Similar class action filed against AMP over super fees

Similar class action filed against AMP over super fees

Another major Australian law firm has launched a class action against wealth giant AMP in relation to its superannuation fees less than a month after Maurice Blackburn made a similar move.

Slater and Gordon filed a class action against AMP on behalf of over 2 million Australians as part of its Get Your Super Back campaign.  

It is the second such court case in relation to superannuation launched against AMP, after Maurice Blackburn filed its own against the wealth group in May. 

The case by Slater and Gordon alleges that through arrangements with related parties, trustees AMP Super and NM Super paid too much to related AMP entities for administration services.

It shares many similarities with the Maurice Blackburn case, which also alleged that the bank eroded over 2 million super accounts due to unreasonable fees. 

The differences between the two lies in the length of time in the claims and in a separate investment option claim. 

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Maurice Blackburn’s claim only goes back as far as 30 May 2013, while Slater and Gordon is seeking compensation for losses as far back as 2008. 

Slater and Gordon senior associate Nathan Rapoport said his firm’s case went back further and included more people by not excluding those in cash-only investment options. 

“The Slater and Gordon proceeding seeks compensation for losses suffered since 1 July 2008. The Slater and Gordon class action also claims members in a cash-only investment option received sub-par interest rates,” said Mr Rapoport.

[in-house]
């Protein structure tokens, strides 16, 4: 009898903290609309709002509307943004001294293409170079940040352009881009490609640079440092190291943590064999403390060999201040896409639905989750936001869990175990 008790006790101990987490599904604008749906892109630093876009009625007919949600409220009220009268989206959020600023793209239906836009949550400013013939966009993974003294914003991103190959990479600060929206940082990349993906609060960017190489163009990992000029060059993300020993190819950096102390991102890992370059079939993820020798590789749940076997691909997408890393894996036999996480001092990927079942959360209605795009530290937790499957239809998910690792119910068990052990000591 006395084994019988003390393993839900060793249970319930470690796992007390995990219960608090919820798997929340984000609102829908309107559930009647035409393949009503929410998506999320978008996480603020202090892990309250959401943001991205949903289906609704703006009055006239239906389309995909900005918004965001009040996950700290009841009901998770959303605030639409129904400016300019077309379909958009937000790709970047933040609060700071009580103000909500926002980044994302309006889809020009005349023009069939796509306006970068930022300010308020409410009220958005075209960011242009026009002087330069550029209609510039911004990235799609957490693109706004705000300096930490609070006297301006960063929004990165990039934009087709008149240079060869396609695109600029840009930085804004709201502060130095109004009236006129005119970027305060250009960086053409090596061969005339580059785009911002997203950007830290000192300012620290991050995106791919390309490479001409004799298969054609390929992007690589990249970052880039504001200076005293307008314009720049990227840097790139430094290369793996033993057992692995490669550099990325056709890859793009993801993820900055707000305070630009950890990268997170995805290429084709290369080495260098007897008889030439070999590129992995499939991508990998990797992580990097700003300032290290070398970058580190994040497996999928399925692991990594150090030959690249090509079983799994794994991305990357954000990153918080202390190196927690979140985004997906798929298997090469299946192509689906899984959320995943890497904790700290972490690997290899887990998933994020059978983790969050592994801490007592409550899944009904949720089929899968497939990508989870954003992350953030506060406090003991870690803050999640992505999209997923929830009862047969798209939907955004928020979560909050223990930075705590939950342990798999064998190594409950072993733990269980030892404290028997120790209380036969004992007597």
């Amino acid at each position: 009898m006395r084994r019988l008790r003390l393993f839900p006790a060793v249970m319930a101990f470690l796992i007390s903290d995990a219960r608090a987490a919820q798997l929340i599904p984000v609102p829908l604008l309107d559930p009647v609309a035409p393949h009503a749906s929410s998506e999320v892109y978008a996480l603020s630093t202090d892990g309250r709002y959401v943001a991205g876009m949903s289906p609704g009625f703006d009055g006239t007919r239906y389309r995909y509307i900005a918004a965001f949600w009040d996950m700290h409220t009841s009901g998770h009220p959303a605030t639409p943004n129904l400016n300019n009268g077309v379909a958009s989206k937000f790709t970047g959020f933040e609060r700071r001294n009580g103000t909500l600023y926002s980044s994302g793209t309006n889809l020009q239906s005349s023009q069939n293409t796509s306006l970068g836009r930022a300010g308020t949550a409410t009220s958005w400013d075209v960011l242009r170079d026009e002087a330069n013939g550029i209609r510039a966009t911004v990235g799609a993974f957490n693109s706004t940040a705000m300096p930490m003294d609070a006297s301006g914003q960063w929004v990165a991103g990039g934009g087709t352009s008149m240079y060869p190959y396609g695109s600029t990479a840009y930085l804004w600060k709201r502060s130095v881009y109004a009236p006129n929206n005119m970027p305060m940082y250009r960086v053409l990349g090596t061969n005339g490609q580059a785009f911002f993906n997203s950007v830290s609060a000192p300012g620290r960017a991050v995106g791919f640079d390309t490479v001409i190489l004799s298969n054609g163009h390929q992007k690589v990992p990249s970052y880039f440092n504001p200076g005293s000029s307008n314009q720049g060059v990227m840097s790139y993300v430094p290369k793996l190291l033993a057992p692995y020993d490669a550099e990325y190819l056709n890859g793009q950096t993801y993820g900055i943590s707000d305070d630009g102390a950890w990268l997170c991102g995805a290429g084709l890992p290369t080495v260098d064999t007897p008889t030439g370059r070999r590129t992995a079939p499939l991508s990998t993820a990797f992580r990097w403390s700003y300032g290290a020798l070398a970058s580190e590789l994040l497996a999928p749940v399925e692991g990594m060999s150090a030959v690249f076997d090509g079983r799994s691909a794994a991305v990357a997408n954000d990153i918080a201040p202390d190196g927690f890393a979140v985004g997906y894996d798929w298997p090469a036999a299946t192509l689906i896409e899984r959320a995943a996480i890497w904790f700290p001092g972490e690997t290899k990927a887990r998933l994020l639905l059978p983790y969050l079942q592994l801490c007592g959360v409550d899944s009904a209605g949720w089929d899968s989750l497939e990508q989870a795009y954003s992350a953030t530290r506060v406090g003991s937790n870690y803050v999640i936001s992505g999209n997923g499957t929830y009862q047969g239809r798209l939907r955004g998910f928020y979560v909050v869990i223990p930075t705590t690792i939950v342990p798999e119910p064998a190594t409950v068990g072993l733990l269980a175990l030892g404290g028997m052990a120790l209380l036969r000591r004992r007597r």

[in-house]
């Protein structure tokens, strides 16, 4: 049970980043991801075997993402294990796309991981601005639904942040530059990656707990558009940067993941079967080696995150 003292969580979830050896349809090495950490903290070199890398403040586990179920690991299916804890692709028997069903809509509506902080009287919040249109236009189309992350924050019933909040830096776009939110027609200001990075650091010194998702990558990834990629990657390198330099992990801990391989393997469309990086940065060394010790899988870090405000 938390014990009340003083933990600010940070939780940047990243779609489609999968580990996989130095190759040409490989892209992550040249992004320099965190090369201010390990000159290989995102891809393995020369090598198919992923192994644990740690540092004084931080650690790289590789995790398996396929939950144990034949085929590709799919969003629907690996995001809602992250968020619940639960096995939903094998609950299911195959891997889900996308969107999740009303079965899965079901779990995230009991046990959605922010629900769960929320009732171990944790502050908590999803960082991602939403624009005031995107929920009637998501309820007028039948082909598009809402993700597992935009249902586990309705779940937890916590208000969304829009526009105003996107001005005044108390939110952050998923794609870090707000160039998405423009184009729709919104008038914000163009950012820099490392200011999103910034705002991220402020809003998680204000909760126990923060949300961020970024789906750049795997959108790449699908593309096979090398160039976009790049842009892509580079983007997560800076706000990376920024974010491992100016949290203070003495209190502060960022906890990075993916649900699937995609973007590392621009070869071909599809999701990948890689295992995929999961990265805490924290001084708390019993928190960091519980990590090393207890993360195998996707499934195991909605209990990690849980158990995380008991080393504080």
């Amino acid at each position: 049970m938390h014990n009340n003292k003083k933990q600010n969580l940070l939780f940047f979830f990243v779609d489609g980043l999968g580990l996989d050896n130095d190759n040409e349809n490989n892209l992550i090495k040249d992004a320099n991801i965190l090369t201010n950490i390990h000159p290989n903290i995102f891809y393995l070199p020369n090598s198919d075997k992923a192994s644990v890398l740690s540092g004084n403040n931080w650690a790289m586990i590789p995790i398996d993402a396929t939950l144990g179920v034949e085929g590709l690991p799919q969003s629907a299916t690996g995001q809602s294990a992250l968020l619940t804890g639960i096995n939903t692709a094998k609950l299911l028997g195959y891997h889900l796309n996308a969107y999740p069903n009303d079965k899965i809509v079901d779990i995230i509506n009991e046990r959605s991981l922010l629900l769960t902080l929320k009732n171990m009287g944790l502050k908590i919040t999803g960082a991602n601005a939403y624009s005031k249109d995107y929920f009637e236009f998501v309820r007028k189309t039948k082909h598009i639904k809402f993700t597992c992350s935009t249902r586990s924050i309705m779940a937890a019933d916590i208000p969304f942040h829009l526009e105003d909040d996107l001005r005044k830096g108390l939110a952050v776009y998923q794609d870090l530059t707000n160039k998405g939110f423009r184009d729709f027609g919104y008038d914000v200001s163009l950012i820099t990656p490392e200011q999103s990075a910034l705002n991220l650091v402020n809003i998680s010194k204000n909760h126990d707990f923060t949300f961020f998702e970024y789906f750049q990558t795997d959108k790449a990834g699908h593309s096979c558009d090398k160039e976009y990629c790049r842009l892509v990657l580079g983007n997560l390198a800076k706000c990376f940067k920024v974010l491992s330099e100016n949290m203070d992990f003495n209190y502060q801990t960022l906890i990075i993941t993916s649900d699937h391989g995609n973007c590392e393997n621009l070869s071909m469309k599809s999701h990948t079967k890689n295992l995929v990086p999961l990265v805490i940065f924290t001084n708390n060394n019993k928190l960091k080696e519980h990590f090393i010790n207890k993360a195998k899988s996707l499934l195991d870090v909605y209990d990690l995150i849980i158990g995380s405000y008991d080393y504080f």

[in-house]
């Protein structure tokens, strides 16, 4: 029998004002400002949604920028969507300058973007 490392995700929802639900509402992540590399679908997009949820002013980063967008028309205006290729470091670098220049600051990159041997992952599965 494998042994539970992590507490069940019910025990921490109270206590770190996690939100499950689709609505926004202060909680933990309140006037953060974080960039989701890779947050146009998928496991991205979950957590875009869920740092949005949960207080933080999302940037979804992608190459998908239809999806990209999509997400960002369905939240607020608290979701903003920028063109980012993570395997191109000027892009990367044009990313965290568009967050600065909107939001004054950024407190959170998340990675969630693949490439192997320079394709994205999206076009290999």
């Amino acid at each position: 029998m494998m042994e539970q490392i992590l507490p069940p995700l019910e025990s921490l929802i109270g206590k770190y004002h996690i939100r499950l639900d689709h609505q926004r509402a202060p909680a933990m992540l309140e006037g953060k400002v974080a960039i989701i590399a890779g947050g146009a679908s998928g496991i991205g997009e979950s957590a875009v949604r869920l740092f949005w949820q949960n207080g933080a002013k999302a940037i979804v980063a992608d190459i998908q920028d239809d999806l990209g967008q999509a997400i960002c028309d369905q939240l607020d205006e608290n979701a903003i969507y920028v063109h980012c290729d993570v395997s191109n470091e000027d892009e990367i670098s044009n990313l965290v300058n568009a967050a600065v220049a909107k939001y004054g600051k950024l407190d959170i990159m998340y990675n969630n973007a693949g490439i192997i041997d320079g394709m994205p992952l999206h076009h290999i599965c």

A spokesperson for Maurice Blackburn said that the action by Slaters would likely force a carriage motion or consolidation of cases. 

AMP also said that only one class action should be allowed to continue in the interests of all parties involved. 

“AMP’s position is that only one class action proceeding should proceed in the interests of efficiency and certainty for all involved,” said a spokesperson. 

AMP class actions

It is a case of deja vu for AMP, which already this year saw five different law firms fight for the ability to take forward a shareholder class action. 

In May, the NSW Supreme Court selected Maurice Blackburn to be the firm to take forward the class action, after Slater and Gordon, Phi Finney McDonald, Quinn Emanuel Urquhart & Sullivan, and Shine Lawyers all filed similar class actions. 

Maurice Blackburn was awarded the case due to their funding model of “no win, no pay”, and it is unlikely to be the last time law firms compete for banking class actions. 

The motivation for law firms is almost entirely commercial, with huge fees received by the firms in the case of a winning scenario. 

The firms often say they will just recover legal costs from compensation, as indeed Maurice Blackburn does, but often the callout for their solicitors is charged at a high rate.

The other commercial interest for law firms is when they are funded by a commercial litigator, as is the case for Slater and Gordon, whose case is being funded by Therium Litigation Finance. 

AMP is also not the only bank currently facing class action cases, with Suncorp Super Funds facing a challenge and Citibank and JP Morgan facing a cartel class action, as well as various ones against the big four banks.